Penelope: When it comes to CVD patients, who require laboratory data such as having their low-density lipoprotein (LDL) levels taken to determine if they need statin medications or having a blood pressure (BP) test performed or having an Estimated Glomerular Filtration Rate (eGFR) tests analyzed, there is a barrier created for the clinician to be able to do what they need to do to comply with those measures. There are potentially two strings that might happen when it comes to those sets of measures.
- Clinicians may decide not to report them and choose alternative measures if they are able to collect the data and have significant data by which to be gauged on those performance measures.
- Others might choose to submit those measures, but what will be interesting is that compared to previous years they will have a smaller population size that they are grappling with for those measures.
So, the benchmarking quality even within the same physician may be different. But when you are talking nationally for those that submit the data, the population size will be lower, and the benchmarking will vary significantly. Which means there will be an impact on performance in quality reporting for the Merit-based Incentive Payment System (MIPS), accounting for 40% of performance for this payment period. Additionally, there is an interesting factor that will trigger potential discussions among measure developers in CMS, surrounding existing measures currently being used. While some may allow for telemedicine to be leveraged, there are some measures that require an in-person consultation, and there is no strategy for whether or not there should be an allowance during a pandemic for data reporting that can be collected by the patient at home, using something like a blood pressure cuff that records readings that could be then transmitted to the physician. It will be interesting to see how this pandemic will necessitate a need to look at existing measures and spur additional thoughts and innovations, especially for home monitoring devices.
Angel: Those were really great examples. And brings up the question for me, in terms of strategy for the payers, specifically CMS, who we have mostly talked about regarding opportunities to adapt for measures supporting telehealth. Specifically, including telehealth codes as a covered encounter or explore a blanket waiver or blanket exemption for unreliable data. When thinking long-term, MIPS is focused on improvement year over year, so that does factor into scoring and payment. This is not only how you improve to the benchmark, which is the performance threshold set for all providers participating in the program, but also your own performance. With year over year performance improvements, this year is significantly impacted especially with patients at-risk and those who have had to delay care. Also compounded by the reduction in volume of visits which limits the pool for incentive payments. The pool of funds that goes for paying for providers that incentive payment is going to be reduced significantly as many providers unfortunately will have not seen enough patients to participate in the program. Sura, I am curious if you have any thoughts on the payment impacts for specialists in OB/GYN?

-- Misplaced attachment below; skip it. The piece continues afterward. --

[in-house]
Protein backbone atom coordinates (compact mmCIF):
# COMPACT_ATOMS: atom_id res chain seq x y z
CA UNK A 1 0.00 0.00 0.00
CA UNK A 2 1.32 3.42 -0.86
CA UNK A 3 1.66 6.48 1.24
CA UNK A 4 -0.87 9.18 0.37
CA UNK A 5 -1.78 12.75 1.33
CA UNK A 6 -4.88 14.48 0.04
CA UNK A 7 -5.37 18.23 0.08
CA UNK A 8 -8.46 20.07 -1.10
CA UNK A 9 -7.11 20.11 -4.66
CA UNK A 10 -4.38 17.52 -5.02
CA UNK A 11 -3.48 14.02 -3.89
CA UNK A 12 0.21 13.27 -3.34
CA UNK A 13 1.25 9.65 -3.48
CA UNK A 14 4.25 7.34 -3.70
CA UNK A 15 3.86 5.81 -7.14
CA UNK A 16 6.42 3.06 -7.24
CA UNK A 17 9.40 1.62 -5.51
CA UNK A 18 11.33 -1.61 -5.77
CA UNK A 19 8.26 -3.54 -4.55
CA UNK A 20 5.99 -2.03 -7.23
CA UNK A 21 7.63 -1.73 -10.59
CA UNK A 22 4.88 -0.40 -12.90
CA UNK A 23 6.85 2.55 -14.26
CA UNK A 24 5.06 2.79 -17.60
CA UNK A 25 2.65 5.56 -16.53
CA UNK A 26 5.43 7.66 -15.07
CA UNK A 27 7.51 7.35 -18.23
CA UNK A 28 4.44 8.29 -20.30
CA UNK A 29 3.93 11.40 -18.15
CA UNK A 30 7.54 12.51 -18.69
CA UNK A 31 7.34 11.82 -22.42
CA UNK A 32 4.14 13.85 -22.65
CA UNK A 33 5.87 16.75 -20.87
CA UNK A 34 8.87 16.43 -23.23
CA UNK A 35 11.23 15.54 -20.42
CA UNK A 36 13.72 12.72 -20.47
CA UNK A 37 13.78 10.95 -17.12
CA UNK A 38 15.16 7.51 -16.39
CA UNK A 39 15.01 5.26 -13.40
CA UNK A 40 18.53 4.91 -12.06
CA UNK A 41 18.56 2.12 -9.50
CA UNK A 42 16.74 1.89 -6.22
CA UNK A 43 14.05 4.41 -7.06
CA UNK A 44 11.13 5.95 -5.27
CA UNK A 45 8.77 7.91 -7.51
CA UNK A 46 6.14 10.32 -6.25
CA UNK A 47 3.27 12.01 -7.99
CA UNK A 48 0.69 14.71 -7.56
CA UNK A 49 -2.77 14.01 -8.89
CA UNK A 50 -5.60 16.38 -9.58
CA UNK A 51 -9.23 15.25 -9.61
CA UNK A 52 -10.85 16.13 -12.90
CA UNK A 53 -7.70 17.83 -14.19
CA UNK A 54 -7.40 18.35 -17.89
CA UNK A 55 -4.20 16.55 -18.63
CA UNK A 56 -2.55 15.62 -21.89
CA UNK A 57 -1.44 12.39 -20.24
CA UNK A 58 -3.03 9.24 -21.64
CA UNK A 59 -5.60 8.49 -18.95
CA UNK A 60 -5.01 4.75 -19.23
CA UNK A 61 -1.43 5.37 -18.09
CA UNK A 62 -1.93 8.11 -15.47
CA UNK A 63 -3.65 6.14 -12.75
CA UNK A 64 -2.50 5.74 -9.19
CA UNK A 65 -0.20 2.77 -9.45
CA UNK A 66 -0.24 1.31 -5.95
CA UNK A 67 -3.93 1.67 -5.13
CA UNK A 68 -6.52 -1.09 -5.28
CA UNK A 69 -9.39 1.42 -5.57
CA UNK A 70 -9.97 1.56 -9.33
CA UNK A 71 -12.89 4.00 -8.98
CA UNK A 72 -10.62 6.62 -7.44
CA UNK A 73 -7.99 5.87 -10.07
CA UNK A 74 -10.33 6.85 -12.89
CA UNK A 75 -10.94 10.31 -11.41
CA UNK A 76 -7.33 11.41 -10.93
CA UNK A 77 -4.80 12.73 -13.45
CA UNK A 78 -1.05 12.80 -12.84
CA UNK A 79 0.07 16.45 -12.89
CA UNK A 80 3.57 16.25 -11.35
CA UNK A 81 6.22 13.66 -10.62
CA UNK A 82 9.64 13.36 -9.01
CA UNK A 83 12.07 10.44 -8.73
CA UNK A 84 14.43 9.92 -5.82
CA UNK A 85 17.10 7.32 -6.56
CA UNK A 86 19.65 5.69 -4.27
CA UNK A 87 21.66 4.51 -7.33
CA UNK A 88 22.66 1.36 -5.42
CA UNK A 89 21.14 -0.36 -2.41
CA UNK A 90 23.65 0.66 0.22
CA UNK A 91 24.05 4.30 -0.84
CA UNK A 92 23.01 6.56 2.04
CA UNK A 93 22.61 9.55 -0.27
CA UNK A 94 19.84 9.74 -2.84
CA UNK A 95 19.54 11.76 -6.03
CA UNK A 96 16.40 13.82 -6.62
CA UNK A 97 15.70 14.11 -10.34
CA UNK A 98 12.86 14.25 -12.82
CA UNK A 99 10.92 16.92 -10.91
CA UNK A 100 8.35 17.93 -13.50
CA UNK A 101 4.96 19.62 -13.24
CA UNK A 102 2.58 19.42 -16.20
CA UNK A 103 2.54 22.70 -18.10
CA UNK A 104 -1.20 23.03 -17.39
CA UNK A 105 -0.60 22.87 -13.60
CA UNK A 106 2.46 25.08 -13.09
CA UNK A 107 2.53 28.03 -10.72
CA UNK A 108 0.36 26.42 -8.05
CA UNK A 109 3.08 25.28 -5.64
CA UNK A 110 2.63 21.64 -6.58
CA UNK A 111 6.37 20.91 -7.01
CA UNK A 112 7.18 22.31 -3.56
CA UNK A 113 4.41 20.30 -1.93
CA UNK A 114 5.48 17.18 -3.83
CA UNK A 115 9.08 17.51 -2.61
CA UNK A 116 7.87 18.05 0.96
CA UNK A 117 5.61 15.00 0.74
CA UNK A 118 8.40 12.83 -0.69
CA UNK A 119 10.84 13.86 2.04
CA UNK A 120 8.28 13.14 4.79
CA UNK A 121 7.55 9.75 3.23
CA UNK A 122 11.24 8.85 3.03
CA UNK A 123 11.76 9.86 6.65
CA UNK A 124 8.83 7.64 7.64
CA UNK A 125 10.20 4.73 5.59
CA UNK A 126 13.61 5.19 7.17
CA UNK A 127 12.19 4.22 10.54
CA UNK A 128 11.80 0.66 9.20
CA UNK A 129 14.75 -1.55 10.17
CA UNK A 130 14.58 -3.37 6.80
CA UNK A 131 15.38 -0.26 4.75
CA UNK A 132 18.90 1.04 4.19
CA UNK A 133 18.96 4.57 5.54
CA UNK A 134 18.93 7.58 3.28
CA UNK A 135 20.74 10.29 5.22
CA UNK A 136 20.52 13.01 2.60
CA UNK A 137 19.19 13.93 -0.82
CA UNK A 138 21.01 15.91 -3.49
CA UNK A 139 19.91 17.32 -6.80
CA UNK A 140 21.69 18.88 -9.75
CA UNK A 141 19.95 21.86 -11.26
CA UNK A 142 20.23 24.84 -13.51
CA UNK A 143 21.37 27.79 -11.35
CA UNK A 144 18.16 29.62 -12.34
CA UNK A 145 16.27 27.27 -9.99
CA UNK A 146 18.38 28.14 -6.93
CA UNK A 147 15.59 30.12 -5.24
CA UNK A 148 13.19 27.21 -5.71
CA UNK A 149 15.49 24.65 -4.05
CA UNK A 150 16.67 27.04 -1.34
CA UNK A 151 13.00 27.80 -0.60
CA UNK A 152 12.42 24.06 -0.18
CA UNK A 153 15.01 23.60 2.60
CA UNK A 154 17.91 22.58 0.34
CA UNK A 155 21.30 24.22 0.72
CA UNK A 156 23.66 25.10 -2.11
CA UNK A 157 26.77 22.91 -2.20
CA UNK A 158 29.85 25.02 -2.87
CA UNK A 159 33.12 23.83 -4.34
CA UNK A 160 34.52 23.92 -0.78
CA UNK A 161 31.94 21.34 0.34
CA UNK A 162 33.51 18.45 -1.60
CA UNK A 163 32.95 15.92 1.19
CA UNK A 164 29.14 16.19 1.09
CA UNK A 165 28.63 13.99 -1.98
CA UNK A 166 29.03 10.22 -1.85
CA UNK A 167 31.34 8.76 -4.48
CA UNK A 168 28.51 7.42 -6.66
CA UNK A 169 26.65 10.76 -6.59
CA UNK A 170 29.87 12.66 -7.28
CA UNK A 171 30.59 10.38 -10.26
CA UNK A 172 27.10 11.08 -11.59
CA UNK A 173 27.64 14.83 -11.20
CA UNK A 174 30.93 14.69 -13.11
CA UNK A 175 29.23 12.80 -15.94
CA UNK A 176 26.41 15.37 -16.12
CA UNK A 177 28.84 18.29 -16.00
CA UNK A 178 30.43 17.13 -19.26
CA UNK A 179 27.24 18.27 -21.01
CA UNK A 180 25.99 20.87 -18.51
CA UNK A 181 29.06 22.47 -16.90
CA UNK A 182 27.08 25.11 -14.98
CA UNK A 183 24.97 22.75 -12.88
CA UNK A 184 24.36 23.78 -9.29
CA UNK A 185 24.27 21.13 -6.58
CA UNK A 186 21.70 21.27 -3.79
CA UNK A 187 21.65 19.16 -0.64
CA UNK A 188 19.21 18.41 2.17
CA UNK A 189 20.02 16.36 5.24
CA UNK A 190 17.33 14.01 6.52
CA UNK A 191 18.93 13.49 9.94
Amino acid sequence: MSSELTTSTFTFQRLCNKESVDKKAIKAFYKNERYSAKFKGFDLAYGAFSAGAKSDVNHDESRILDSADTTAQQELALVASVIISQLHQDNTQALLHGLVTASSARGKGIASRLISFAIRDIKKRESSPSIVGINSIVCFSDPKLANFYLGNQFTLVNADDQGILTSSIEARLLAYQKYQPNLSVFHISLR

Sura: Sure! We have to acknowledge that there will be delays in the recommended preventive women’s health screenings like breast cancer screenings and cervical screenings, including Pap tests. Anecdotally, I have heard from my colleagues that some providers are not getting proper payment from insurers for their telehealth services that have been rendered during this time. I do not know if this is temporary as something new. Hopefully, this is something that will be worked out and not happening across the board. From a specialty perspective, I think those tied to performance-based payment are likely gynecologic oncologists. These are OB/GYNs with special training in cancers that affect female patients. And these are the physicians in this field that are most likely to participate in MIPS, due to the Medicare age group that they primarily serve. In addition, there are some providers in Medicaid programs who are providing maternal care to women with Medicaid coverage who could be managed in a managed care setting. And in this area the impacts will vary depending on the state that the provider is currently practicing within.
Angel: Great. Across the 3 groups we have hit on many common and also interesting and unique threads, particularly the impacts specialty providers and primary care and general practitioners. The programs that are managed by CMS and potentially some of the private payers, who have performance-based incentive programs have their work cut out for them. There are several impacts that participating providers and their respective patients have and will continue experiencing throughout the COVID-19 pandemic.
Thank you, Penelope and Sura for joining me today. Your insights are invaluable to our listeners. Thank you all for tuning in to Avalere Health Essential Voice. Stay tuned for part 3 of this episode, where we will discuss the impacts on provider performance-based payment incentives. If you would like to learn more please visit to our COVID-19 Intel Center. Thanks again!